NEW YORK (AP) - One down, two big issues to go for an agreement that would end the NBA lockout.
It may not happen this weekend, but players and owners both say they are working to get there soon enough that the season can start on time.
"All I'll say is there was a sense of urgency in the room today," NBA Deputy Commissioner Adam Silver said after the sides met for more than four hours Friday.
"I think the sense today from both sides is we really need to push this weekend. Time is of the essence, and I don't think there was any disagreement about that by both parties."
All-Stars LeBron James, Carmelo Anthony, Dwyane Wade and Kevin Durant joined the players' association executive committee for what president Derek Fisher called an "engaging" meeting with the owners' labor relations committee.
Afterward, Commissioner David Stern indicated that the union will OK the owners' plan for enhanced revenue sharing. However, the salary cap structure remains an obstacle, as does the division of revenues between the sides.
A person familiar with what happened during the meeting said the normally mild-mannered Wade angrily expressed frustrations with the process Friday, directing most of his comments toward Stern and saying he felt disrespected by the commissioner at one point during the meeting. The person spoke to The Associated Press on condition of anonymity because the sides agreed to keep details of the day's dialogue private.
Players and owners will return Saturday morning and are committed to talking through the weekend, knowing additional cancellations are likely necessary next week if they're not close to a deal. A week of preseason games have already been lost, and the Nov. 1 regular season opener would be in jeopardy without progress this weekend.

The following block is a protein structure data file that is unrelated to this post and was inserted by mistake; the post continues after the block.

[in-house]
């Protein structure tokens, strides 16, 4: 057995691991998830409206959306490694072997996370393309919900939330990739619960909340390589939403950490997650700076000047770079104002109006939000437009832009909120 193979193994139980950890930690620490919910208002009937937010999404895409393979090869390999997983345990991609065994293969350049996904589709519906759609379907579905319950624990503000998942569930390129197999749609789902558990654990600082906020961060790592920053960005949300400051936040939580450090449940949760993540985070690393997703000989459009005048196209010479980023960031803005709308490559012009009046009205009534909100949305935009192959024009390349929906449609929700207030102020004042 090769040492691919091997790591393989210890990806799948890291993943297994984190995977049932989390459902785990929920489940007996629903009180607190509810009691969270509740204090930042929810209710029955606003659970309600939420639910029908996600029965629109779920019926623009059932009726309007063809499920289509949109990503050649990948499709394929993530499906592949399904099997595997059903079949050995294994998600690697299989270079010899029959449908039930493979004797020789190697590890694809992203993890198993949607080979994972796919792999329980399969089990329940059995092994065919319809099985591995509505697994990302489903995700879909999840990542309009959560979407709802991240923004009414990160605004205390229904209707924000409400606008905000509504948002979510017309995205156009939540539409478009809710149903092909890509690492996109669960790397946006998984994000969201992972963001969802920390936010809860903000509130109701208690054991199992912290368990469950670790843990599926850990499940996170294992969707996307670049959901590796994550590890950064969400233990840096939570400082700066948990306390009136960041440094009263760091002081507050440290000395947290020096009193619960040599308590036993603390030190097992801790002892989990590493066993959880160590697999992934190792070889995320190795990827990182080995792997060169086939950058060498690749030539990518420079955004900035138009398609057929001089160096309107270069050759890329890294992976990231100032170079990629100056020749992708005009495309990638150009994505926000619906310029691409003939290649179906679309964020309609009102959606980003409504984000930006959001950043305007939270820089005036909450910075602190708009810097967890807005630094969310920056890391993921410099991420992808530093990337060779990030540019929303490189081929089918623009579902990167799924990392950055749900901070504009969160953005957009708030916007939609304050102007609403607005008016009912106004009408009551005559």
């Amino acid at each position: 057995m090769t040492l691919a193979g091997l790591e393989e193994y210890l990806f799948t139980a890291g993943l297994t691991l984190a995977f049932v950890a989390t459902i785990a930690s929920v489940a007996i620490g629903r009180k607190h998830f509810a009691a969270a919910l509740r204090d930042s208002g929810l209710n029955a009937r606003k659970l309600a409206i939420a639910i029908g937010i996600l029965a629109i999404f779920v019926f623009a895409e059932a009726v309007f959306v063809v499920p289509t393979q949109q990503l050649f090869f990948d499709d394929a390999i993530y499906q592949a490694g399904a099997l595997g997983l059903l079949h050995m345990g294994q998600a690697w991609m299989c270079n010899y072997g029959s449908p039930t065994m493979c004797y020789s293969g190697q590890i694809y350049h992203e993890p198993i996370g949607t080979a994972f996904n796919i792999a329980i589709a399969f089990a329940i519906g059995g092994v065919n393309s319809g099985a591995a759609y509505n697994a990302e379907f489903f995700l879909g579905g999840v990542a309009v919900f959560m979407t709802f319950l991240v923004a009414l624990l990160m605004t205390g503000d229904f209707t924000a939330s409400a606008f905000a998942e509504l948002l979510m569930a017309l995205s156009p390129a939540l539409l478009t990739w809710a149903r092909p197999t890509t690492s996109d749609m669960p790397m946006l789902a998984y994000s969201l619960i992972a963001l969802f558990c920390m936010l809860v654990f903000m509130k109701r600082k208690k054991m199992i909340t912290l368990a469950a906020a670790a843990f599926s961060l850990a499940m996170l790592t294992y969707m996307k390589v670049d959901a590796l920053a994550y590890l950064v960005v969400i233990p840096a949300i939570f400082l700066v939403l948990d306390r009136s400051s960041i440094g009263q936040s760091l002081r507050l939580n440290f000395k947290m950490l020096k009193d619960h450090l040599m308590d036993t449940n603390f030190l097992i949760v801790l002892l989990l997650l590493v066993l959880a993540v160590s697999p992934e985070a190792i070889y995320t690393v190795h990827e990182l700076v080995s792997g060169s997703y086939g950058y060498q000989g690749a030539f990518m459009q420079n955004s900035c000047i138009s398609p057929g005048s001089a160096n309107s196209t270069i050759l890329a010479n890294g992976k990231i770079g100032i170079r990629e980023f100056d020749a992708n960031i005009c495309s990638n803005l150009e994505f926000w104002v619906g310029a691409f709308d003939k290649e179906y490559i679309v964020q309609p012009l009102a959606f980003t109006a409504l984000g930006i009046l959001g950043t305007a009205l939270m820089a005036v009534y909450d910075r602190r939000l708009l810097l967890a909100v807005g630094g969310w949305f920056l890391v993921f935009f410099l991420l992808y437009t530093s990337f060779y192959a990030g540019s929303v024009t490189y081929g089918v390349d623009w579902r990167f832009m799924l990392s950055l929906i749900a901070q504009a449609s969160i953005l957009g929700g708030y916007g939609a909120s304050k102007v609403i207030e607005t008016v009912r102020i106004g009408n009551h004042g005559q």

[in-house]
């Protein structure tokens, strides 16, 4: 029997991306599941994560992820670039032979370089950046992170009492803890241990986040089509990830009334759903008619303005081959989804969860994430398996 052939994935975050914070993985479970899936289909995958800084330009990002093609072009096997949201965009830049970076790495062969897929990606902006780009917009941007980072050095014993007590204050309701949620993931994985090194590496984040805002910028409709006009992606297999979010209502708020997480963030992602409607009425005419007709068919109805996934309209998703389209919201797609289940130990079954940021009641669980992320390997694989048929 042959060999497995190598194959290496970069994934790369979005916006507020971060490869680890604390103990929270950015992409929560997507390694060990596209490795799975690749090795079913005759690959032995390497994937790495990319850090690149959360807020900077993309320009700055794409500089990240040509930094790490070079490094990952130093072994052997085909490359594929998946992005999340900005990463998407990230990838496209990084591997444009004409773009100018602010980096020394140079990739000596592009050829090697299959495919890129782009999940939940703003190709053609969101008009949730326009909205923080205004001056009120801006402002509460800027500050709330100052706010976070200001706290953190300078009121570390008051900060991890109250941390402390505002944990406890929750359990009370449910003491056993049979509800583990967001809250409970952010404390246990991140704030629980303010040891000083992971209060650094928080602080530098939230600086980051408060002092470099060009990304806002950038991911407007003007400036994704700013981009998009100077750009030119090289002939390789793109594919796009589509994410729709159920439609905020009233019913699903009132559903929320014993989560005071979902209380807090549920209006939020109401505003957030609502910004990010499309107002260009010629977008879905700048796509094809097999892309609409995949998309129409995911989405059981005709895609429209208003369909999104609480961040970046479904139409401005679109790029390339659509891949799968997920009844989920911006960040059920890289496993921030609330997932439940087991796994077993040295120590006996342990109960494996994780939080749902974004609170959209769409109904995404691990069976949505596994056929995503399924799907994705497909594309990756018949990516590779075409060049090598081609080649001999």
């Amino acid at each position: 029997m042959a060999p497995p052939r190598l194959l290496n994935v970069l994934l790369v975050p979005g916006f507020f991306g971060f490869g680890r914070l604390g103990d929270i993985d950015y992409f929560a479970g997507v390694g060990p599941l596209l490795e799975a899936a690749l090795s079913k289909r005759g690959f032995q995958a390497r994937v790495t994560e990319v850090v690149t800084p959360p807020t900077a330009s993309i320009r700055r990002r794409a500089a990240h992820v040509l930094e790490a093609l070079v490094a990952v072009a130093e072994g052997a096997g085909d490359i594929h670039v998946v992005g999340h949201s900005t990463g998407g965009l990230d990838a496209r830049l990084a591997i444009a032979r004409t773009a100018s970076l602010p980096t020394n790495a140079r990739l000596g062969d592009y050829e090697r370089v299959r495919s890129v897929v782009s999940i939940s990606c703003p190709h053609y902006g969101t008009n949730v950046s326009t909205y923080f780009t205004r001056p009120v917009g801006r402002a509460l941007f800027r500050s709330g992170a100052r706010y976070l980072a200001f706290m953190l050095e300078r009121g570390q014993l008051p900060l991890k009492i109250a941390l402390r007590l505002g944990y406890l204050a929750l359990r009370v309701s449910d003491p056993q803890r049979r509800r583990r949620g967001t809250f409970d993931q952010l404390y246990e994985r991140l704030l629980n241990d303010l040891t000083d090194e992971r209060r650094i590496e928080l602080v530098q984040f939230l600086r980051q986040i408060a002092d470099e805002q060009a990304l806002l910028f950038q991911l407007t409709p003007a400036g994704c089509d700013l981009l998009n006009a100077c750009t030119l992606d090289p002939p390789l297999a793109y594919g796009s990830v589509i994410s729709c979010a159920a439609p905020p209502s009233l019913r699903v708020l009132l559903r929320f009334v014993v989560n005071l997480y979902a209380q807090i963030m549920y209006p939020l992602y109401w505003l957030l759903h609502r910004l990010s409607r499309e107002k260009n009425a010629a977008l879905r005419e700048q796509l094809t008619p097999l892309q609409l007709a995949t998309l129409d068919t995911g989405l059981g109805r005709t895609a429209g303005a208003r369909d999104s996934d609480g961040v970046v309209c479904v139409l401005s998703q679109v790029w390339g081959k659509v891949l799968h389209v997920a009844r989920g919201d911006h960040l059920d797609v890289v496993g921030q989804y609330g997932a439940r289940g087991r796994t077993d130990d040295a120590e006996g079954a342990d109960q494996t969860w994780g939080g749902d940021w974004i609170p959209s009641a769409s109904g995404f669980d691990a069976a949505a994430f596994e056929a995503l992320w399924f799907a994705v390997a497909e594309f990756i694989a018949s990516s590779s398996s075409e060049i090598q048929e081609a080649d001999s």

Some may have been made in regards to the league's plan for enhanced revenue sharing among owners - which players had long argued as a way for the league to address its losses.
Stern emphatically denied that he would threaten to cancel the entire season this early even if things don't go well this weekend. Still, he repeated that there would be danger in not making progress soon.
"Both sides agreed that the consequences of not making a deal lead us to the prospect of possibly at some point in the not distant future losing regular-season games," Stern said. "And we agreed that once you start to lose them and the players lose paychecks and the owners lose money, then positions on both sides will harden and those are the enormous consequences that I referred to in terms of trying to make a deal."
There were 21 players and 10 owners in the meeting. Paul Pierce, Ray Allen, Elton Brand, Baron Davis and Andre Iguodala were among the other players who stood behind Fisher at his news conference after the session.
"We feel it helps the process for our teams to hear directly from a lot of times their star players, their franchise players, the guys who mean the most to our game," Fisher said.
Players have been frustrated that owners have shut them out of their plans for expanded revenue sharing. Stern had said the plan couldn't be finalized until the collective bargaining agreement was done, so the league would first know how much it would be paying out to the players.
But Stern said the players know everything the league knows and insisted "that will not be the issue that separates us." He has said the plan is for the revenue sharing pot to triple next season from this year's $54 million and added Friday that the goal was to quadruple it by year three.
The salary cap remains an obstacle. Players have stressed they will fight any attempt to impose a hard cap system instead of the current soft cap that allows teams to exceed it through the use of certain exceptions.
Owners this week relaxed their insistence on the hard cap, instead proposing a system where there would be four levels of the luxury tax, and the more a team spent, the higher that tax. (There is currently a $1 for every $1 over the tax threshold.) But Fisher, without getting into specifics, said that system still wouldn't work for the players.
"I think the idea was if you removed the name 'hard cap,' that that would be good enough in itself. But we still believe the mechanisms ... still in just about every sense would be a hard cap for teams," he said. "There would be very few, if any, teams that would be in a position to spend over that particular number, so that's how we feel about it at this point. It doesn't mean that the negotiation is over, but it's definitely not anywhere close to where we'd be able to agree to it."
The division of revenues is the last of what Stern called the "Big Three" items. Owners are seeking to reduce the players' guarantee from 57 percent in the previous deal.
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